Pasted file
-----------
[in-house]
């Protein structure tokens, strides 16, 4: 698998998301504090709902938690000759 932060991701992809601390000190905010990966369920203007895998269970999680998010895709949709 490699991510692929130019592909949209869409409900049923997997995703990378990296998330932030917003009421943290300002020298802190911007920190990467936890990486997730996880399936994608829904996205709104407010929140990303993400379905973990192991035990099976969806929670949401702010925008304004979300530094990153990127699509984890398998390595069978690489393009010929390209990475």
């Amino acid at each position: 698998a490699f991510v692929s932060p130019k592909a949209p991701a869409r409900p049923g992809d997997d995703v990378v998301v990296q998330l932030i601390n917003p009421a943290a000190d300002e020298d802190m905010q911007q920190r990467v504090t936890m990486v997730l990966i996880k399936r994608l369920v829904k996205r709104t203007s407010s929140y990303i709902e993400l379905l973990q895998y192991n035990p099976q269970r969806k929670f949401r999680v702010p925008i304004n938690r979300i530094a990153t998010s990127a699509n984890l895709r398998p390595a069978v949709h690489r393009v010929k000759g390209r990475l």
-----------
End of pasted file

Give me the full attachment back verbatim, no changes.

[in-house]
């Protein structure tokens, strides 16, 4: 698998998301504090709902938690000759 932060991701992809601390000190905010990966369920203007895998269970999680998010895709949709 490699991510692929130019592909949209869409409900049923997997995703990378990296998330932030917003009421943290300002020298802190911007920190990467936890990486997730996880399936994608829904996205709104407010929140990303993400379905973990192991035990099976969806929670949401702010925008304004979300530094990153990127699509984890398998390595069978690489393009010929390209990475």
């Amino acid at each position: 698998a490699f991510v692929s932060p130019k592909a949209p991701a869409r409900p049923g992809d997997d995703v990378v998301v990296q998330l932030i601390n917003p009421a943290a000190d300002e020298d802190m905010q911007q920190r990467v504090t936890m990486v997730l990966i996880k399936r994608l369920v829904k996205r709104t203007s407010s929140y990303i709902e993400l379905l973990q895998y192991n035990p099976q269970r969806k929670f949401r999680v702010p925008i304004n938690r979300i530094a990153t998010s990127a699509n984890l895709r398998p390595a069978v949709h690489r393009v010929k000759g390209r990475l």